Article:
These changes won’t affect businesses that use pre-assembled Bluetooth components as part of their products. As before, these companies will be responsible only for passing the Bluetooth qualification requirements (not required for some products) and registering an End Product Listing with the Bluetooth Special Interest Group - a process that is free of charge.
The Phi-Panel family of products from InMojo seller Dr. Liu allows for interactive data entry
Ever since the OSHW movement took off with the introduction of Arduino, users have been looking for simple, intuitive user interfaces to integrate into DIY projects. Dr. John Liu has been offering a series of intuitive interfaces - a line of LCD panels and keypads that can communicate with an Arduino over the serial bus.
In 2011, Dr. John Liu introduced his phi-panel family of products - a set of joint LCD-display and keypad data-entry modules that can connect to Arduino-based projects and provide for data entry at its simplest by leveraging Dr. Liu’s Phi-Prompt User Interface Library, a free code.
Now, users who don’t want to learn the library can integrate these panels into projects like home automation systems or anything that requires a user interface to read and manipulate data. “People love the simplicity of being able to add a professional looking user interface within a few lines of code,” Dr. Liu said when asked about the phi-panels.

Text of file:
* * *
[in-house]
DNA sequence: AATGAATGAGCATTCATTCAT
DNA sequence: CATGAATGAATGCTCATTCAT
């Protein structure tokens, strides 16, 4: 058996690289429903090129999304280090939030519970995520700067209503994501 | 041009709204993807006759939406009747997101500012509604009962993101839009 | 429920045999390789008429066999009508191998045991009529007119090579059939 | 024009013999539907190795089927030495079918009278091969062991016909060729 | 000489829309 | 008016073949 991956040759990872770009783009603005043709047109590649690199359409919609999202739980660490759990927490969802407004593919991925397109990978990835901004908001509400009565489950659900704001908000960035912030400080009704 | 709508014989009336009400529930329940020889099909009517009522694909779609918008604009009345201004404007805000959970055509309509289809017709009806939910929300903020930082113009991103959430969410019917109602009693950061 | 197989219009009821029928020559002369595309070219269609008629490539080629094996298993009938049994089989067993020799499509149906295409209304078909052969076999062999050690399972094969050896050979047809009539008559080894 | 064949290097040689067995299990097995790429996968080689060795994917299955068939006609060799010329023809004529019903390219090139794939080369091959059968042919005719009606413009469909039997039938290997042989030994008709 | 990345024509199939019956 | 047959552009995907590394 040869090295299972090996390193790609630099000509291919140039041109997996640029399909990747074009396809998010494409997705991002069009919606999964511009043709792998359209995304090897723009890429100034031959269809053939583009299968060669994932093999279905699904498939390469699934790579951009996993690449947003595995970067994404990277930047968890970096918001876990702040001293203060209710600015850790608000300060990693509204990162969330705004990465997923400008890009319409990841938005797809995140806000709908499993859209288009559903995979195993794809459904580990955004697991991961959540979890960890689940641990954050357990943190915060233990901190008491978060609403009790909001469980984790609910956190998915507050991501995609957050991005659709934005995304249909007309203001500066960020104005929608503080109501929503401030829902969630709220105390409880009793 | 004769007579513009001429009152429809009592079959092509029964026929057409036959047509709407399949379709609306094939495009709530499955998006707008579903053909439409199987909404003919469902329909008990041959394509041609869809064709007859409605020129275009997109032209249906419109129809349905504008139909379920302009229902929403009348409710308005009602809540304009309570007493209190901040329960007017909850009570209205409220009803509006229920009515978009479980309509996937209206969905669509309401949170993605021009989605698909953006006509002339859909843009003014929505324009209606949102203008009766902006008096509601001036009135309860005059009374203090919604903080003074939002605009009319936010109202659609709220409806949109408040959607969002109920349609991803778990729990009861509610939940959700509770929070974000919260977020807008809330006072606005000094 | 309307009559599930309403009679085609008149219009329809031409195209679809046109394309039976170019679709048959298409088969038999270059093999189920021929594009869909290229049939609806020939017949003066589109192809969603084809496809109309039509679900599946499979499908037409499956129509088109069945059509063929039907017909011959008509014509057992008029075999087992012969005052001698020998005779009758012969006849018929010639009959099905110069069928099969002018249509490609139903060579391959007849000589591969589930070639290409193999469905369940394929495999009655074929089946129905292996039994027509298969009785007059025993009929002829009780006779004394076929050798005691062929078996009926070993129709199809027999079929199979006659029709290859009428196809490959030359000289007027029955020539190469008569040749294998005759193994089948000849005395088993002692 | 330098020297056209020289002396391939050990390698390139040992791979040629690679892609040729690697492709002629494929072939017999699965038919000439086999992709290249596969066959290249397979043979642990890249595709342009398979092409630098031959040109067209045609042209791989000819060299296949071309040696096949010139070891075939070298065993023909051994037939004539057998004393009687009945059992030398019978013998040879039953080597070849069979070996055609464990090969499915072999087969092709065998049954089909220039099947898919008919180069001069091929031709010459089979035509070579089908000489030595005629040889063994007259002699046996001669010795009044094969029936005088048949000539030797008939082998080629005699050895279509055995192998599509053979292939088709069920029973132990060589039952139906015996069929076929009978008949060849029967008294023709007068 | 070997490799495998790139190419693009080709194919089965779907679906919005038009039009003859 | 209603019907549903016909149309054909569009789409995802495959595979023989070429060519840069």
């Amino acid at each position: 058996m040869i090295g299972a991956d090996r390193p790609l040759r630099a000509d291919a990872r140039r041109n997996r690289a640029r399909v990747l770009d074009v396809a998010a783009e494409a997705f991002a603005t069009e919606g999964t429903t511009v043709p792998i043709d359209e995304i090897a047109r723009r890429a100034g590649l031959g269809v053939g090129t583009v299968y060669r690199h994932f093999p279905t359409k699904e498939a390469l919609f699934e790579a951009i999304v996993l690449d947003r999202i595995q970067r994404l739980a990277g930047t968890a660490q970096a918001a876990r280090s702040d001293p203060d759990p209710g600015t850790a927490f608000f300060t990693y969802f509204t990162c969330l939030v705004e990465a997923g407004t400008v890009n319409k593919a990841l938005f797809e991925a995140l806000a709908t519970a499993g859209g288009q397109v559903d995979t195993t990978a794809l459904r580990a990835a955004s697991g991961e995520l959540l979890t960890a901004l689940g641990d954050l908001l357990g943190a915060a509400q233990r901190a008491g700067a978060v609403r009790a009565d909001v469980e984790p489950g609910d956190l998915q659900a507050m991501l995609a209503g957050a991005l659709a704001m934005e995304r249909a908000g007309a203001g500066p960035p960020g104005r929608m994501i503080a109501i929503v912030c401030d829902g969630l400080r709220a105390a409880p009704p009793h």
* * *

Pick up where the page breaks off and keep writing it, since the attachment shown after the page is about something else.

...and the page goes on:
This particular product, the Serial LCD Backpack, allows you to connect a keypad to an LCD display, and is available in various assembled and kit forms on Dr. Liu’s InMojo store. We think it’s a great product, so take a look.
What if you could replace all those Arduino shields with just one device - something that you already own? That is the promise of 1Sheeld - a new project that promises to provide an interface to all your smartphone's sensors!
It's pretty simple - just plug the 1Sheeld shield board onto your Arduino, then download and install the app on your Android phone. The board will connect to your phone via Bluetooth, allowing you to access the shield of your choice through your phone.
Basic shields available in the app include GPS, keypad data entry, camera, wifi, gyrometer, accelerometer, push button, LED shield, gamepad, and much more to come. We are really excited about this project and look forward to the great hacks this project will enable. Take a look and learn more on the 1Sheeld Kickstarter page.
InMojo supports the Open Source Hardware Definition v1.0